Professional and grassroots clubs were united in their response to Covid rules that stopped players gathering on the grass during lockdowns. In case we ever need it again, HANNAH DUNCAN gives you tips on how to make the most of remote training MORE
‘Man up, you play like a girl…’
Before diving into the world of soccer and what it means for female players psychologically, it is worth sharing a perspective on the impact of the wider social environment in which they live on a daily basis.
This environment, like the club and the pitch, has an important role to play in shaping a woman’s sense of self, her identity in the wider world and the values on which she builds her attitudes and behaviours.
In 2001, renowned sociologist Geert Hofstede conceived the “Masculinity Index” – essentially, how national cultural values and mindsets could be distinguished in terms of the degree to which they represented masculine or feminine behaviours and ideals.
In so-called ‘masculine’ cultures, people – whether male or female – value competitiveness, assertiveness, ambition, and the accumulation of wealth and material possessions. In so-called ‘feminine’ cultures, people value relationships and quality of life and a focus on collaboration.
It is probably no surprise that the UK and US were ranked highly in exhibiting more masculine cultural values, at 9th and 15th respectively.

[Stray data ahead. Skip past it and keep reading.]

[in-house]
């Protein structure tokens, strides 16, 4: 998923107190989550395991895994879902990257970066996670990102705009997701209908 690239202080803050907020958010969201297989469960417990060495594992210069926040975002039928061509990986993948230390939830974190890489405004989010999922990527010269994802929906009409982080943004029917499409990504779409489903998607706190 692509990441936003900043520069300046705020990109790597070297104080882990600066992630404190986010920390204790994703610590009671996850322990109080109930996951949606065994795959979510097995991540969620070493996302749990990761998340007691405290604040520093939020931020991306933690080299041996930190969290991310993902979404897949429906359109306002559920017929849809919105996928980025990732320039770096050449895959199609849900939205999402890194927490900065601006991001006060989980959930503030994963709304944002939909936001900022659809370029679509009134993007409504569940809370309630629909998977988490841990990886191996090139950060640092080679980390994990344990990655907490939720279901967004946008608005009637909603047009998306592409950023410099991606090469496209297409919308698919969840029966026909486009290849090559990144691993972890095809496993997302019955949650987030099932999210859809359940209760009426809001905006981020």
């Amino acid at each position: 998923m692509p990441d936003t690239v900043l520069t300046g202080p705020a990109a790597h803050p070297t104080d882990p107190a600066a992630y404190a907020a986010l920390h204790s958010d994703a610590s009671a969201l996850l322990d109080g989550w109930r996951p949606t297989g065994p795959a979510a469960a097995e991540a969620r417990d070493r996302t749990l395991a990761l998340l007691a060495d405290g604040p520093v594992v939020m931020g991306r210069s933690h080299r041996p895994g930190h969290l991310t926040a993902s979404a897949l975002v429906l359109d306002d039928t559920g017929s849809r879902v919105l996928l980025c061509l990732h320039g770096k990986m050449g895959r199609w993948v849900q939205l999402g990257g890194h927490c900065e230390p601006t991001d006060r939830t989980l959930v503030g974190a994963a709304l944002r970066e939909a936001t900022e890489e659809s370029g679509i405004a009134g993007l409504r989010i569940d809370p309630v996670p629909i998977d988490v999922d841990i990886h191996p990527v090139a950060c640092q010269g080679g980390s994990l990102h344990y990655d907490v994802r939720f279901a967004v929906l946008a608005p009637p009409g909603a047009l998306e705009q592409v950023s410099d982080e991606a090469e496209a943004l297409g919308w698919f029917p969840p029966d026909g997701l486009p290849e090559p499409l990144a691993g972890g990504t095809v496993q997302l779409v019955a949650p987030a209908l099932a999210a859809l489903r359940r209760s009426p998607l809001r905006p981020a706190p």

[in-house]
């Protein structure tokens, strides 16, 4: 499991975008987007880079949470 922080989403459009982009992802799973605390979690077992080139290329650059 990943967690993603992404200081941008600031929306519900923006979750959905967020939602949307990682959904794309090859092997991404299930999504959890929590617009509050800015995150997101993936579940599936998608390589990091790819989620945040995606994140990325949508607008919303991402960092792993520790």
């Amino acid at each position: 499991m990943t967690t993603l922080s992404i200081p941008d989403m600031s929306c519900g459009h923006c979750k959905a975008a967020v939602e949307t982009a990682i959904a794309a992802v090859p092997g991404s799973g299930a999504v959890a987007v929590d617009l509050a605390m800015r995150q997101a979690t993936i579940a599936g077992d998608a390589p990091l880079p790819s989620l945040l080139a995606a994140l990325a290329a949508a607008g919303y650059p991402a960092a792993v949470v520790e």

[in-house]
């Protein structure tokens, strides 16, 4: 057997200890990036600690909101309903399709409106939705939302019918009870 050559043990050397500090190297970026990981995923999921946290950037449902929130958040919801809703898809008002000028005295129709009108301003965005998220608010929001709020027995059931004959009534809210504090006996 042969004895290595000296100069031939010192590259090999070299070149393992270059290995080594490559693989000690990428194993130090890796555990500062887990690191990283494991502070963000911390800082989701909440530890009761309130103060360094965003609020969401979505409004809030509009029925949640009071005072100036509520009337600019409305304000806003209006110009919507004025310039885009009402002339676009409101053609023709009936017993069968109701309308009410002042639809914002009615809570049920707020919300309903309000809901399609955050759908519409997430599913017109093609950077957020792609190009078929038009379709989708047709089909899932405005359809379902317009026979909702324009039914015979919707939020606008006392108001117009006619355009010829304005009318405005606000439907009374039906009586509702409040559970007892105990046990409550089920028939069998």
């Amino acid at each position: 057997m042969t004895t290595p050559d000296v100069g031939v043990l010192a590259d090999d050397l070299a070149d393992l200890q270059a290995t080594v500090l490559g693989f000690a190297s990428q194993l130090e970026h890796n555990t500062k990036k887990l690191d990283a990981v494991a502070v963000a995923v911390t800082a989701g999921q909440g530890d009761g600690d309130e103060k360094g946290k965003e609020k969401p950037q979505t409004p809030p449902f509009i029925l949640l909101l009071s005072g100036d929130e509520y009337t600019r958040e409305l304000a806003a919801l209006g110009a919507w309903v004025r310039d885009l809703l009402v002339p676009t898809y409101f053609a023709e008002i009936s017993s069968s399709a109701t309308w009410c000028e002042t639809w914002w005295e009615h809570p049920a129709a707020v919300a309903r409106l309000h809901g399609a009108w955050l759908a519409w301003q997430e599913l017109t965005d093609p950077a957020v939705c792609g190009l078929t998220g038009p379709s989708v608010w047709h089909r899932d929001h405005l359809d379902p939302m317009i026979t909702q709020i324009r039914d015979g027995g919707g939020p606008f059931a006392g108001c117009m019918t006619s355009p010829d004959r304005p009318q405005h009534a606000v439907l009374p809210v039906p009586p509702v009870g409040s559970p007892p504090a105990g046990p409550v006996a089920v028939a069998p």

Girls living in the UK and the US are interacting in a socio-cultural system on a daily basis that prioritises the ‘masculine’ experience.
This is important to be aware of because women in these countries are already having to adapt to a pattern of attitudes and behaviours that may subconsciously favour more masculine ideals – in football terms, the use of league tables, trophies for “man” of the match, performance pathways and so on.
This can lead to women suppressing or hiding some of their more feminine values, as they are not as socially evident, accepted or prioritised. In turn, this potential lack of being true to one’s self may lead to feelings of uncertainty, self-esteem issues or a sense that ‘something just doesn’t fit’.
“Part of a coach’s job is to make the environment fun and support players.”
When you think of traditionally ‘feminine’ sports, soccer doesn’t exactly spring to mind, given its physicality, historical links to male participation and strong competitive nature – as opposed to gymnastics and dance, for example.
But this is not about playing the game differently, this is about working with both masculine and feminine social values, attitudes and behaviours to ensure they are appropriately represented and interconnected.
This will allow women (and men) to tap into more emotional and collaborative personal values and motivations on the pitch that support their own sense of what it is to be themselves.
Collaboration as well as competition, through a positive learning environment, will also play to ‘soft power’ and what it means to create a psychologically safe space. Working collaboratively fosters an agreeable, calm, and gentle set of behaviours.
As a coach, part of the job is to make the environment, and the experience of being there, fun, memorable and engaging and to support players – particularly women – in knowing they belong.